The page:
The first time I watched The Sound of Music, it was my grandma’s copy, recorded from television onto a VHS tape. When I was 10, I was thrilled to get my own copy (also on VHS – a double boxed set!). I can’t say how many times I’ve seen it and listened to the music. Now it’s a favorite of my kids, and today, after they begged for awhile, we took the nearly three-hour plunge. With popcorn for the first half and graze-until-it’s-gone, kid-friendly charcuterie boards for the second, we camped out in the living room all evening.
I watched it many more times as a kid than I have as an adult, and it’s been years since I’ve watched it at all, so today was a different experience. Here are some of my grown-up takes on The Sound of Music, some of which are serious and some of which are very, very silly.
I’ve Grown. One of my favorite things (no pun intended?) about watching this film was comparing myself to the ages of the von Trapp children. I remember when I was Gretl’s age, and I remember when I was Maria’s age (in real life, she was 21 when she began working with the family). Now…well, now I suppose I’m up there with the Baroness, which is…unsettling.
Bad Math. Shout-out to my daughter for noticing this one. The youngest two von Trapp children are five and almost seven, yet dialog reveals that Captain von Trapp’s wife passed seven years earlier. Head-scratching ensues.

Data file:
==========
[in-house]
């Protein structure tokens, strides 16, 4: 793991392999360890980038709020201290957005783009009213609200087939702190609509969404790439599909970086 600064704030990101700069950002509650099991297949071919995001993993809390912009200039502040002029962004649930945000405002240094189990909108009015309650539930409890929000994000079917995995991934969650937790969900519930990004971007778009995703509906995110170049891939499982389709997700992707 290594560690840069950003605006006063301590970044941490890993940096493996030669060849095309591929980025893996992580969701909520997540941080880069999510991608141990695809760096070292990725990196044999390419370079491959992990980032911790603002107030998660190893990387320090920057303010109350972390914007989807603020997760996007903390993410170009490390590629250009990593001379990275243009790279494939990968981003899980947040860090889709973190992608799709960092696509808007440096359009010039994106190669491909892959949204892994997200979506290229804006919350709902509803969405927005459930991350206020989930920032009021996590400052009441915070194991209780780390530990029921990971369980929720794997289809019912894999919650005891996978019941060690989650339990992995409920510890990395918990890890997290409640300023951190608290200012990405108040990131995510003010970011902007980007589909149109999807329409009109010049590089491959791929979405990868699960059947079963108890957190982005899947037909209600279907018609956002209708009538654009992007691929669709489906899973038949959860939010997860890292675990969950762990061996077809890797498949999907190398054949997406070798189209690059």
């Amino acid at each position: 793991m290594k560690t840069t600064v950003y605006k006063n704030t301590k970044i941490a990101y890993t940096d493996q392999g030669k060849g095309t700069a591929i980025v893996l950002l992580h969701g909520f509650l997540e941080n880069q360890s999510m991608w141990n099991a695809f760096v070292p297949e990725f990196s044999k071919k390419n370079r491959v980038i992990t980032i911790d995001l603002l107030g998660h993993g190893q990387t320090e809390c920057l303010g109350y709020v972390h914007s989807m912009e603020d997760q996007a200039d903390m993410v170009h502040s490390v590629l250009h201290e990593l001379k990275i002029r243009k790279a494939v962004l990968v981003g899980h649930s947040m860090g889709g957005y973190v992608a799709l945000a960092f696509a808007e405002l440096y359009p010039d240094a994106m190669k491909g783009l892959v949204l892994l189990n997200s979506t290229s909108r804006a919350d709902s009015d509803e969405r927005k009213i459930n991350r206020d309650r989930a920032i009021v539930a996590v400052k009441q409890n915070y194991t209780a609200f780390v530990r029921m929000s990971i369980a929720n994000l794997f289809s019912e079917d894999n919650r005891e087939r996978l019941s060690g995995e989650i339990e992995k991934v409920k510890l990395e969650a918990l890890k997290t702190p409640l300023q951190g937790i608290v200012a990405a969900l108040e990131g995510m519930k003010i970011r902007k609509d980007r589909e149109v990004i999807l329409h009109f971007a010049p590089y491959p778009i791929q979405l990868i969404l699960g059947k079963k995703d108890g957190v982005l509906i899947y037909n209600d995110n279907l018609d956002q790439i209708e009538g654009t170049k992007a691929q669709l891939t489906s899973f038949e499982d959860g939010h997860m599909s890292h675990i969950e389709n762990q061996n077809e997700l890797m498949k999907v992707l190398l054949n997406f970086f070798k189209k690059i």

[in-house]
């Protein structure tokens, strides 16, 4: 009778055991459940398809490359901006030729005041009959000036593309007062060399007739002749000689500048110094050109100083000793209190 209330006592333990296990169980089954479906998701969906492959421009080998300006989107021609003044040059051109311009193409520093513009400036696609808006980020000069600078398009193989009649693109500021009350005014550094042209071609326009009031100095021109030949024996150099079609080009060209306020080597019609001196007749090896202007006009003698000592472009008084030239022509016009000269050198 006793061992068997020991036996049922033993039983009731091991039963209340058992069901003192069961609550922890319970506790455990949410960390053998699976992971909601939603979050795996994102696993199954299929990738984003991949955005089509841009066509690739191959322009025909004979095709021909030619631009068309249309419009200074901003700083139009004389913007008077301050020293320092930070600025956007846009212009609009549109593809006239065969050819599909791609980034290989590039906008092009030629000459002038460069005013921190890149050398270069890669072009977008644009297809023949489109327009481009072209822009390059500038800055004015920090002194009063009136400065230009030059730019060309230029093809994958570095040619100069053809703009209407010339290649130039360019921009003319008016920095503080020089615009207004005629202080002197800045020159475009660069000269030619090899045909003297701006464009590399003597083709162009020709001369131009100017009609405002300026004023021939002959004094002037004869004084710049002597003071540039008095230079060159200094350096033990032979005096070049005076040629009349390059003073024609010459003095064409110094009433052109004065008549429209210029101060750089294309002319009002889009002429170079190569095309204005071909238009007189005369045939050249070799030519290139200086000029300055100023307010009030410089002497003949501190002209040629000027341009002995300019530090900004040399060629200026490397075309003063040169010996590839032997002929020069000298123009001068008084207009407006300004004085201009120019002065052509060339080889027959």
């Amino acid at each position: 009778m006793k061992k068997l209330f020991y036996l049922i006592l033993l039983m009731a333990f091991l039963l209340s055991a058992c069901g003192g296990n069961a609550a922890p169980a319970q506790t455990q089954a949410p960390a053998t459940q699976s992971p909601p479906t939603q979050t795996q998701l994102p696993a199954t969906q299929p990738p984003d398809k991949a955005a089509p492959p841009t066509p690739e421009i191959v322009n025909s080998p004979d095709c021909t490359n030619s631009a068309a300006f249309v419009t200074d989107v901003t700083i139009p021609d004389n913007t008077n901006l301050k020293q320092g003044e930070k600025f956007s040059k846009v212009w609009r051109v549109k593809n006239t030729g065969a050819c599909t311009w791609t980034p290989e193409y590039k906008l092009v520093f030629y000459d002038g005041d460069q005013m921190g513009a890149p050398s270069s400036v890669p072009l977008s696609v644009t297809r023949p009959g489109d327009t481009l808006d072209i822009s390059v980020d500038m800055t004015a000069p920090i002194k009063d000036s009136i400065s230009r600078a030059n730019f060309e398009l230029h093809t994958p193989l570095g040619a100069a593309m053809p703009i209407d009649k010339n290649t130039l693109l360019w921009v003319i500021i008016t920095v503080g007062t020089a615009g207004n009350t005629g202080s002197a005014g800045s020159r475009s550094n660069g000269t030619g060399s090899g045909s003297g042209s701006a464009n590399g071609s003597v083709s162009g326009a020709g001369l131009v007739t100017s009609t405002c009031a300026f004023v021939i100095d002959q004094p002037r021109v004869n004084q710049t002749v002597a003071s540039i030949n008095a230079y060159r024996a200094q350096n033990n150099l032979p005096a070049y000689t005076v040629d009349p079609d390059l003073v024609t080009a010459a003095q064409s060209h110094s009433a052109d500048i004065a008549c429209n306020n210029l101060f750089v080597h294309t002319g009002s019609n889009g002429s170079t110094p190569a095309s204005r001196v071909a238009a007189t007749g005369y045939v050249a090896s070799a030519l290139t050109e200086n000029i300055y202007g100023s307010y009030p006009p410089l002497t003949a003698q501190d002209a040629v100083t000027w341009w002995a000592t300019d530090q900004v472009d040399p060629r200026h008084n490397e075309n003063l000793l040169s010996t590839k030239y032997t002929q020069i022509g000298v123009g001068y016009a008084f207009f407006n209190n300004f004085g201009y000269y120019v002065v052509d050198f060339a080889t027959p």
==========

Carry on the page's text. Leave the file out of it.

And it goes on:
Tick Check. I am a concerned parent who has pulled ticks off her children. So on that day trip up to the mountains when they learn how to sing, all I could think was that Maria better do a full-body tick-check on every one of those kids when they get home. Some of that grass was TALL. *shudder*
The Eyes Have It. There is SO MUCH eye-rolling in this movie, and most of it is Christopher Plummer. And you know what? He’s REALLY good at it.
Speaking of the Captain. Perhaps it’s due to the number of rom-coms I’ve read recently, but I never noticed before how brooding Captain von Trapp is, or how attractive it is! He really nailed mysterious, dark, and handsome for this role, plus his playful flirtation when Maria comes back? Nearly scandalous!
World War II. All right, now I need to get serious. Obviously, I had no clue what Nazis were in 1987, but I gained knowledge over the years about World War II and the years leading up to it, though admittedly mostly from the U.S. perspective. However, since I last watched this movie, I’ve learned a lot more about the European experience, which really struck a nerve tonight. Captain von Trapp is so distraught about the loss of Austria to the Third Reich, he is unable to sing, “Eidelweiss,” at the end, but then I realized he doesn’t even have an inkling of how horrific it’s actually going to be. It’s one happy story amongst millions of tragic ones, but he was able to escape with his family…and his life. If only more had been able to do the same.
No matter how many times we see a movie, or read a book, each time we’re a little different ourselves, always allowing us to see art with new eyes. Simply watching an old favorite with my kids gives me a fresh perspective. Tonight was little bit of both.
P.S. They destroyed the charcuterie boards.